The two books—Living in the Presence: A Jewish Mindfulness Guide for Everyday Life, by Dr. Benjamin Epstein, and Mindfulness: A Jewish Approach, by Dr. Jonathan Feiner—are helping me through the crisis. I hope they will help you too, no matter what is happening to you in life.
Continue reading “On Jewish Mindfulness, Corona and Life in General”
Dr. Israel Drazin ● BooksnThoughts blog
Women have been degraded since ancient history. Scholars debate whether the Torah is pro-women or indifferent to them with some exceptions. The ancient Greeks seemed to use women only for procreation and for taking care of their homes. Even the remarkably wise philosophers Aristotle among the Greeks and Maimonides among the Jews made negative statements about women. Scholars explain that they did so based on what they saw; women were not educated. There were, of course, exceptions such as the Greek Socrates seeking wisdom from a woman.
Continue reading “Can Orthodox Judaism have female rabbis?”
Rivkah Lambert Adler The Jerusalem Post
“I fully believe that the Halacha [Jewish law] has to respond actively and positively to the burning challenges of the times, and, in our days, high on these priorities is the status of women.”
Rabbi Prof. Daniel Sperber is a champion of the emergence of highly-educated women taking on leadership roles in the Orthodox Jewish community today. In the acknowledgment section of his newest book, Rabba, Maharat, Rabbanit, Rebbetzin, Sperber explains why he supports this change in Jewish life.
Continue reading “May a woman be a leader in the Orthodox Jewish community?”
Aryeh Siegel ● The Times of Israel blog
“…and love your fellow as yourself…” [Lev. 19:18]
Rabbi Akiva says: “This is a great general principle of the Torah.”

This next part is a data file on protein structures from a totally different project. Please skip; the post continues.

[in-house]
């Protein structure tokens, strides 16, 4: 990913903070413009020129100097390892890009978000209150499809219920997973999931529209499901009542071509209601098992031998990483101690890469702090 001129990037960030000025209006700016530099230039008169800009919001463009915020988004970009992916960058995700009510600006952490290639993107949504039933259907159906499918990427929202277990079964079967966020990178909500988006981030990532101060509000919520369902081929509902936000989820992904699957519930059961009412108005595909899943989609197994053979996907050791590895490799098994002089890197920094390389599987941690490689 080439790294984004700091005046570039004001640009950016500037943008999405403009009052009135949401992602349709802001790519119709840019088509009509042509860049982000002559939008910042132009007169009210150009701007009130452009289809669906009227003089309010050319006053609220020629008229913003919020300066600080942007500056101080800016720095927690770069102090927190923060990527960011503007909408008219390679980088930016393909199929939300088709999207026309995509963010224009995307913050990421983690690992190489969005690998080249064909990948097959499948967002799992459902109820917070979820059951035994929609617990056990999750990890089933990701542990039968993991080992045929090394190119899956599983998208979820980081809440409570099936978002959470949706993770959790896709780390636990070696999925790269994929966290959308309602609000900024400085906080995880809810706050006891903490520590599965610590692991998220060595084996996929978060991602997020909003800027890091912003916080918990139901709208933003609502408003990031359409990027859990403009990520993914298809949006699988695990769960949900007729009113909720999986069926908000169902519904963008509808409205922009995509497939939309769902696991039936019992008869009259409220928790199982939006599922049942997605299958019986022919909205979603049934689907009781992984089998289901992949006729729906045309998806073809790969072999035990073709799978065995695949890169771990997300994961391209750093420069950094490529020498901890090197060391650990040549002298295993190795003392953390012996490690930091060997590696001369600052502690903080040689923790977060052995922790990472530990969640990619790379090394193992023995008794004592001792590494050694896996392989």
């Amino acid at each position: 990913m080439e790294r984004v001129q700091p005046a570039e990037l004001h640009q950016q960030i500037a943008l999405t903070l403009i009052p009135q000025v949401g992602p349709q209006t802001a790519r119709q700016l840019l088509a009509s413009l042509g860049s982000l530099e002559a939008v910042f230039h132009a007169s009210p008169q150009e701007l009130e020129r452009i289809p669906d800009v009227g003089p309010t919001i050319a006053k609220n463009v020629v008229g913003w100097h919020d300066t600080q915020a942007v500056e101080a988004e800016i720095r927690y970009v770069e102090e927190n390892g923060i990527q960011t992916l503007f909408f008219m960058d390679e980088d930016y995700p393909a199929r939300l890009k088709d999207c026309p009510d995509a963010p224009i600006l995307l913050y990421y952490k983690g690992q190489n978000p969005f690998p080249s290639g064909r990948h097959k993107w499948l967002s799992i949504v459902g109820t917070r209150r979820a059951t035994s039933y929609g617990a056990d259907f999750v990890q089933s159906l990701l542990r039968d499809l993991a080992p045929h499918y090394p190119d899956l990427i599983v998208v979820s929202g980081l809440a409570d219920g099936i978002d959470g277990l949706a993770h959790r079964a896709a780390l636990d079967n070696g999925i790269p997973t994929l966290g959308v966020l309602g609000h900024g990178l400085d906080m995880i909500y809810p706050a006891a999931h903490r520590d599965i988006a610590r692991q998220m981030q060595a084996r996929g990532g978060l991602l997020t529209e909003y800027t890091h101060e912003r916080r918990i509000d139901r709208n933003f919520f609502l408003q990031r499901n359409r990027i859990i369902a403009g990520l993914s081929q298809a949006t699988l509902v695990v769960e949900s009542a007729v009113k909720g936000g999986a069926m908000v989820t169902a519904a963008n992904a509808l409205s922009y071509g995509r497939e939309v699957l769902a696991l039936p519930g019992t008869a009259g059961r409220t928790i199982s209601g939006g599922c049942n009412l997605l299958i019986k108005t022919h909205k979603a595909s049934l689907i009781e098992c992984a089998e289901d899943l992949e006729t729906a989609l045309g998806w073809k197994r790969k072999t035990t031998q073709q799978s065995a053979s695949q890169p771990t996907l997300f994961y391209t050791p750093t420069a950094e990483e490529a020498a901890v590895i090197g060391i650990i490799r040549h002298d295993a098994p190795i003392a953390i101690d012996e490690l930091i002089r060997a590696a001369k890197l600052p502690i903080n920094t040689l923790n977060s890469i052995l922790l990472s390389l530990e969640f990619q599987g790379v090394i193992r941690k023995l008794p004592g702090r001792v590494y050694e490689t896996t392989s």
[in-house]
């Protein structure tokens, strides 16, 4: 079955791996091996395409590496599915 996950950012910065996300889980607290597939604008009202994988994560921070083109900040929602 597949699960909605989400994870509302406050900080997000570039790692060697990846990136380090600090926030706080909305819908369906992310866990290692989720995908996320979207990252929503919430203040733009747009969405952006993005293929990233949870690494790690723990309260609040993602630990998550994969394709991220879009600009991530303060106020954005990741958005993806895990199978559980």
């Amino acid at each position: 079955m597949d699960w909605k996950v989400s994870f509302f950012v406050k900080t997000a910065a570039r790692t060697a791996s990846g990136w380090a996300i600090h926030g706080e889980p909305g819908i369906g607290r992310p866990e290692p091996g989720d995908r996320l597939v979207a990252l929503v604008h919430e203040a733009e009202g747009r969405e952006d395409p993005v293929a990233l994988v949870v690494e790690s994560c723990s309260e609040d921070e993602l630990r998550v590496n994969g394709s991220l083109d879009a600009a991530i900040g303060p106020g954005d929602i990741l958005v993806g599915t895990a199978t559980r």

[Midrash Raba, Genesis Ch. 24]
“…God asks of us to love. This may sound simple, but it turns out that it doesn’t come naturally; and it takes time and effort to learn to do it. To love others, we must uncover hidden forms of our self-interested concerns. Only then can we direct our thoughts, feelings, and actions toward giving to others. In addition, we need to recognize the aspect of divinity in each human being we encounter. When we see the greatness of others, this awakens within us our love for them. In particular, the greatness in their aspect of divinity connects our love of them to a love of God.”*
Continue reading “Love! The Golden Rule – new review of “Giving””
Elliot Resnick ● The Jewish Press
A professor at Harvard, a chassidishe Rebbe, and the son-in-law of a Litvish gadol. The combination is unusual, to say the least, but it accurately describes the late Rabbi Dr. Isadore Twersky.
Rabbi Twersky (1930-1997) was the Talner Rebbe of Boston, a professor of Hebrew literature and philosophy at Harvard University, and married to the older daughter of Rav Yoshe Ber Soloveitchik of Yeshiva University.
Continue reading “The Talner Rebbe – interview with editor Rabbi David Shapiro”